1) True.

\(\displaystyle{x}^{{2}}-{5}{x}={y}^{{2}}-{5}{y}\)

Rearranging equation,

\(\displaystyle{x}^{{2}}−{y}^{{2}}={5}{x}−{5}{y}\)

\(\displaystyle{x}^{{2}}−{y}^{{2}}={5}{\left({x}−{y}\right)}\)

Using identity \(\displaystyle{x}^{{2}}−{y}^{{2}}={\left({x}+{y}\right)}{\left({x}−{y}\right)}\) we get,

\(\displaystyle{\left({x}+{y}\right)}{\left({x}−{y}\right)}={5}{\left({x}−{y}\right)}\)

Dividing by (x−y) on both sides we get,

x+y=5

Therefore, if \(\displaystyle{x}^{{2}}−{5}{x}={y}^{{2}}−{5}{y}\) and \(\displaystyle{x}\ne{y}\), then x+y is five.

2) False.

The decimal expansion of pi is 3.1415926535897932384....., the decimal does not repeat exactly. pi is an irrational number. Therefore, it cannot be expressed as ratio of two integers and it cannot be expressed as terminating or repeating decimal.

3) True.

Any irrational number divided by an integer is irrational number. Proof (by contradiction):

Let x be a irrational number and a be an integer if \(\displaystyle\frac{{x}}{{a}}\) is a rational number it can be expressed as ratio of two integers, \(\displaystyle\frac{{x}}{{a}}=\frac{{m}}{{n}}\) this implies \(\displaystyle{x}=\frac{{{a}{m}}}{{n}}\). Since a, m and n are integers, am is an integer and x is ratio of two integers which implies x is a rational number. This is a contradiction to fact that x is irrational number.

Therefore, if an irrational number divided by a non zero integer then the result is an irrational number.

\(\displaystyle{x}^{{2}}-{5}{x}={y}^{{2}}-{5}{y}\)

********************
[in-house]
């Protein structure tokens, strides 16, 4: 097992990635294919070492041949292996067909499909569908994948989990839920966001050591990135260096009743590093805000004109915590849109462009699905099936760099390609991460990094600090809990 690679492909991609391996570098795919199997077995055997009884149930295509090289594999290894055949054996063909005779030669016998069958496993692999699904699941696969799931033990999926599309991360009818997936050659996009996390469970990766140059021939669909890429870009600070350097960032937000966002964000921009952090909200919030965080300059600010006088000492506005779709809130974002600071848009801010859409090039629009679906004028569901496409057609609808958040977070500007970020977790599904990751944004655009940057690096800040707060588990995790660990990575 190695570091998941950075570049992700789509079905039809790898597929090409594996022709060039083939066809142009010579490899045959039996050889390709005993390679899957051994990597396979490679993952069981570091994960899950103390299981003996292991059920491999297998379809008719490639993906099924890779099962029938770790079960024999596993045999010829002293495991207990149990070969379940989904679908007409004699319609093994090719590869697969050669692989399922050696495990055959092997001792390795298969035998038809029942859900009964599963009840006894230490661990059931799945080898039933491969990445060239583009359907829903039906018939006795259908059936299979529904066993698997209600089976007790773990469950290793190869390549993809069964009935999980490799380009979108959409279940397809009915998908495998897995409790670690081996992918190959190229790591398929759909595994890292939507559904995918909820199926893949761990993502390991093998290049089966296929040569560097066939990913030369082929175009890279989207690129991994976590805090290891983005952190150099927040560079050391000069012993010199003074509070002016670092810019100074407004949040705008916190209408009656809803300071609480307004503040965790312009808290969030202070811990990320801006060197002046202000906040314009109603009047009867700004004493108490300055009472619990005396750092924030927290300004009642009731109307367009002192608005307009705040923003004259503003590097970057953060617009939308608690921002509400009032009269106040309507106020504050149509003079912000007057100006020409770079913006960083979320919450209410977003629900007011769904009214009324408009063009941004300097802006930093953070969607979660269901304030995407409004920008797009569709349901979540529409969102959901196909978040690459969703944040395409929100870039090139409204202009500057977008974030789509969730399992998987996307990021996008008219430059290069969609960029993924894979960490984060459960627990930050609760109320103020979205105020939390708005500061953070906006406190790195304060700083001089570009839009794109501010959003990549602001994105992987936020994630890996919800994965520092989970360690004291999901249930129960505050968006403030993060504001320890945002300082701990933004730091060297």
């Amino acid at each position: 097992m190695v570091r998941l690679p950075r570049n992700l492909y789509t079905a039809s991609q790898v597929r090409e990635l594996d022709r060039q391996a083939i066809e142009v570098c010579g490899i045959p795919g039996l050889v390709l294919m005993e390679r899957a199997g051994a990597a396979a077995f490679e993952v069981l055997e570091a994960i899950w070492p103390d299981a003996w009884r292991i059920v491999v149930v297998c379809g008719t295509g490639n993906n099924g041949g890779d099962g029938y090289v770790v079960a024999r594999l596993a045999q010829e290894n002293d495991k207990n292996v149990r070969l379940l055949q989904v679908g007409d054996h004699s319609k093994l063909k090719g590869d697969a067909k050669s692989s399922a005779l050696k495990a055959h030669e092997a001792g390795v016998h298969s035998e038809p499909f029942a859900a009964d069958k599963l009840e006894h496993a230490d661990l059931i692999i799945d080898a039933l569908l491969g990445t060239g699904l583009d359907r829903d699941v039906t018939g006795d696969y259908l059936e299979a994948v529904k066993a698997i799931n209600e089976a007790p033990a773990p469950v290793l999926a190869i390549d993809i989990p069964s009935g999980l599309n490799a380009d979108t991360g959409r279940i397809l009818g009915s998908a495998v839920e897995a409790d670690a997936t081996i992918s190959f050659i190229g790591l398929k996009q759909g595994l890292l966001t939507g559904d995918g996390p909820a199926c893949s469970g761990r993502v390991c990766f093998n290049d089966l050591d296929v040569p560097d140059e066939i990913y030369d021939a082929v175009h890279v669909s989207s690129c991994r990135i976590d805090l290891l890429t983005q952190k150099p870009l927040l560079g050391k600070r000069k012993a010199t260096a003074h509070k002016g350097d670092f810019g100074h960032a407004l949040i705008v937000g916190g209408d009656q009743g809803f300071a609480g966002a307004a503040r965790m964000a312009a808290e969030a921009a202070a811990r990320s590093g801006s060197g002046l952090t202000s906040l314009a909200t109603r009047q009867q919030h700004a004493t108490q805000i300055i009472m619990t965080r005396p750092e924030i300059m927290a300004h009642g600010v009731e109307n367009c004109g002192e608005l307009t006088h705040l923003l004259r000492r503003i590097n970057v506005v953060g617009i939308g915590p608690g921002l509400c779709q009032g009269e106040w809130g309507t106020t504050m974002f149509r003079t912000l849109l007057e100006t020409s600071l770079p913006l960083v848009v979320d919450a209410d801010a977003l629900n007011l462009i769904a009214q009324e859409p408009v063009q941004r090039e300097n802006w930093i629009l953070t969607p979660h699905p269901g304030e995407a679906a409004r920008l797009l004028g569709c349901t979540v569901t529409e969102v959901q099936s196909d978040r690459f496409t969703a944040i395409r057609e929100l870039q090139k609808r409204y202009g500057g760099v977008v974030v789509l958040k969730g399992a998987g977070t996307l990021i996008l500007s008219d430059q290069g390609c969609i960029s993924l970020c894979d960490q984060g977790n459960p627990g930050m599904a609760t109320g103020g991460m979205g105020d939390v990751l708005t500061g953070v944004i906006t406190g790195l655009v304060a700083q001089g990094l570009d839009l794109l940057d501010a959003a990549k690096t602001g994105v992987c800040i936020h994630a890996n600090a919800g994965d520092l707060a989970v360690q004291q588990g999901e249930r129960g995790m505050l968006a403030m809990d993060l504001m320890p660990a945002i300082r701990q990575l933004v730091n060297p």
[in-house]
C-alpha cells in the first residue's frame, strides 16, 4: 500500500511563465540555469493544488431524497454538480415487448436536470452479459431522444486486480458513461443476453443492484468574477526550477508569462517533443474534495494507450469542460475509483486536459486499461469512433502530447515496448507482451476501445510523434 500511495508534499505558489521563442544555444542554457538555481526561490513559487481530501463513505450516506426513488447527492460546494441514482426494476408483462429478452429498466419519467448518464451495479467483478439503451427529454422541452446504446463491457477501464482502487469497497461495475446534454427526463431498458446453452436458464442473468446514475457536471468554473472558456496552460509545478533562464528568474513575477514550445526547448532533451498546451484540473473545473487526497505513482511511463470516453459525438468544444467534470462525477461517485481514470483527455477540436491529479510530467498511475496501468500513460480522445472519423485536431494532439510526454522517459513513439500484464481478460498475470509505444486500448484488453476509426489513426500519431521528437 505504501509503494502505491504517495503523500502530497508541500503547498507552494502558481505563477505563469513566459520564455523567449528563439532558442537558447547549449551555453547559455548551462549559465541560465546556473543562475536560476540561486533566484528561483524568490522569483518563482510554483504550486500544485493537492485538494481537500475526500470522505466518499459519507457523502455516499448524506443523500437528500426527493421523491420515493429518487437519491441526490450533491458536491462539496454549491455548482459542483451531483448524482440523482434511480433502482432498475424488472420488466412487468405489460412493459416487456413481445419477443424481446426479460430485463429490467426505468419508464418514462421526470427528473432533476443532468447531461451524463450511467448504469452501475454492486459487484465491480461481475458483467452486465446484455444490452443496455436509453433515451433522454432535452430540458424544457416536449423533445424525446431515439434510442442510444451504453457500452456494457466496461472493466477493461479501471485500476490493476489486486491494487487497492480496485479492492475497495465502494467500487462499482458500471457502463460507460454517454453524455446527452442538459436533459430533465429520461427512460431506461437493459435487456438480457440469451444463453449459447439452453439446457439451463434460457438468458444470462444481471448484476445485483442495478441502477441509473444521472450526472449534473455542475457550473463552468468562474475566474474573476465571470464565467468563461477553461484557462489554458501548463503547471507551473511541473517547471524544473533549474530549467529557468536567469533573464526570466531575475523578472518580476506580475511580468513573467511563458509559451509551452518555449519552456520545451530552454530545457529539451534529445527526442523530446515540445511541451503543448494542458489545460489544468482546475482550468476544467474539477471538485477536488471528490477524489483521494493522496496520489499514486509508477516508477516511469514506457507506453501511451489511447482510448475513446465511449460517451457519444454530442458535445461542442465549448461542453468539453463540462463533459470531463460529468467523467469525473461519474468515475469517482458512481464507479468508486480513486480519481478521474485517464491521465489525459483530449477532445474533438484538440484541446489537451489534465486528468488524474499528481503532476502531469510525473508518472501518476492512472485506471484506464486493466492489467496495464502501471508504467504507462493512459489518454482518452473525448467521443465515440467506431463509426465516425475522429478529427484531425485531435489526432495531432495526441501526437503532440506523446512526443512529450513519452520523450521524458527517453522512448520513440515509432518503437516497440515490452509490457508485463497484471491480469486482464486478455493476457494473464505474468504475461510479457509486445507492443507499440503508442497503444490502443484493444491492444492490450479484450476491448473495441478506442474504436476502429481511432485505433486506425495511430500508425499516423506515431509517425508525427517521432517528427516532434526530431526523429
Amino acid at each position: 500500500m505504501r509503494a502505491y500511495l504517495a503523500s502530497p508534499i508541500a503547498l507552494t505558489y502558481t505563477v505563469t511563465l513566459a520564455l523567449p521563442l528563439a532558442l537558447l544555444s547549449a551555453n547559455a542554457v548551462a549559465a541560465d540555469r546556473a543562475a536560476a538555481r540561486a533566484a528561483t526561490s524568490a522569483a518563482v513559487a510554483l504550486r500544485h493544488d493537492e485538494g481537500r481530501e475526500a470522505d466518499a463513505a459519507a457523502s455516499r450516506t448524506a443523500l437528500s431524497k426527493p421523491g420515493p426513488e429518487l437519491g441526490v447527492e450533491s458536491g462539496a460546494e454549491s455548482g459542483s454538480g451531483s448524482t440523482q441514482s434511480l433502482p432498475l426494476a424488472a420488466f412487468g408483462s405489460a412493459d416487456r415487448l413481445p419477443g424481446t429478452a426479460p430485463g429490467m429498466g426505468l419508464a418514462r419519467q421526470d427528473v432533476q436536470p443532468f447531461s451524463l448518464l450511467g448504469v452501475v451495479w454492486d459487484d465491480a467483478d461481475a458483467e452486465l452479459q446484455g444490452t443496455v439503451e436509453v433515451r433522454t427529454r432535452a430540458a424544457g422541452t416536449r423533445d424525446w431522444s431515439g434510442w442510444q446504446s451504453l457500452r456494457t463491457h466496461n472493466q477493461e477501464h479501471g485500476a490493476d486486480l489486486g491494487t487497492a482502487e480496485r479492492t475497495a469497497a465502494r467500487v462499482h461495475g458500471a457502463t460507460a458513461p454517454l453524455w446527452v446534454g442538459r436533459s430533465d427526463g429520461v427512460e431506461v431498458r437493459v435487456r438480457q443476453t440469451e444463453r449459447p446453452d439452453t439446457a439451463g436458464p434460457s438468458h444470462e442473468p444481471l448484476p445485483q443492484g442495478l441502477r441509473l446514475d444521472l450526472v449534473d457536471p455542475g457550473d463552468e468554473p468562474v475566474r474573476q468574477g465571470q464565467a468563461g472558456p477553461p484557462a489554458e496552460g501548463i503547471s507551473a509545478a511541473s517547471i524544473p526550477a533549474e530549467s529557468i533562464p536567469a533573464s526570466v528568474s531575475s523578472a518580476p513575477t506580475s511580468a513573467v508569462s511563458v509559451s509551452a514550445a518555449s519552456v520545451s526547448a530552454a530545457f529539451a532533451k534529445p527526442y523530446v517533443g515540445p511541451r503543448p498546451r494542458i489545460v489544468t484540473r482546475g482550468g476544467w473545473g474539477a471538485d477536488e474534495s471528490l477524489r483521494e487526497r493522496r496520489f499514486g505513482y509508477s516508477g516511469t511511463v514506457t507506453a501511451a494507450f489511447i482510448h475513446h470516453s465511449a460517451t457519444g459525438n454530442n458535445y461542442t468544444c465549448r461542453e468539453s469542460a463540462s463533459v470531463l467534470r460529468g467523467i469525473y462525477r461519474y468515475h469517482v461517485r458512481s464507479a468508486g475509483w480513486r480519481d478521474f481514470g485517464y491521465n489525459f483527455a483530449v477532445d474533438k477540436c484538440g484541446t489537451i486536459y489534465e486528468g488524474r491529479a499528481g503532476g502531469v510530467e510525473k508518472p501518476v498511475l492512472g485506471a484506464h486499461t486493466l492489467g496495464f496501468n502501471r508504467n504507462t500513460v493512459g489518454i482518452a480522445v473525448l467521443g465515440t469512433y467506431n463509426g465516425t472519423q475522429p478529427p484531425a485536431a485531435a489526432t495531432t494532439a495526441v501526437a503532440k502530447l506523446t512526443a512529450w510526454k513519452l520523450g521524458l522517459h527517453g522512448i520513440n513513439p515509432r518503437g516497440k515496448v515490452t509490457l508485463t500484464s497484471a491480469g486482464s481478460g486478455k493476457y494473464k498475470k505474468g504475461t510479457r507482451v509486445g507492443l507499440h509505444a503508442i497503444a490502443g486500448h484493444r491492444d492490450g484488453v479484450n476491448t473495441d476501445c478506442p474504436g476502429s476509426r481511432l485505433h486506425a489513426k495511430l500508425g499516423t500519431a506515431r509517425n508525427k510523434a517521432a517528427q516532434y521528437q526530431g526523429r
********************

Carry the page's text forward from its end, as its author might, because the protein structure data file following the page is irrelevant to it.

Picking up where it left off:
Rearranging equation,

\(\displaystyle{x}^{{2}}−{y}^{{2}}={5}{x}−{5}{y}\)

\(\displaystyle{x}^{{2}}−{y}^{{2}}={5}{\left({x}−{y}\right)}\)

Using identity \(\displaystyle{x}^{{2}}−{y}^{{2}}={\left({x}+{y}\right)}{\left({x}−{y}\right)}\) we get,

\(\displaystyle{\left({x}+{y}\right)}{\left({x}−{y}\right)}={5}{\left({x}−{y}\right)}\)

Dividing by (x−y) on both sides we get,

x+y=5

Therefore, if \(\displaystyle{x}^{{2}}−{5}{x}={y}^{{2}}−{5}{y}\) and \(\displaystyle{x}\ne{y}\), then x+y is five.

2) False.

The decimal expansion of pi is 3.1415926535897932384....., the decimal does not repeat exactly. pi is an irrational number. Therefore, it cannot be expressed as ratio of two integers and it cannot be expressed as terminating or repeating decimal.

3) True.

Any irrational number divided by an integer is irrational number. Proof (by contradiction):

Let x be a irrational number and a be an integer if \(\displaystyle\frac{{x}}{{a}}\) is a rational number it can be expressed as ratio of two integers, \(\displaystyle\frac{{x}}{{a}}=\frac{{m}}{{n}}\) this implies \(\displaystyle{x}=\frac{{{a}{m}}}{{n}}\). Since a, m and n are integers, am is an integer and x is ratio of two integers which implies x is a rational number. This is a contradiction to fact that x is irrational number.

Therefore, if an irrational number divided by a non zero integer then the result is an irrational number.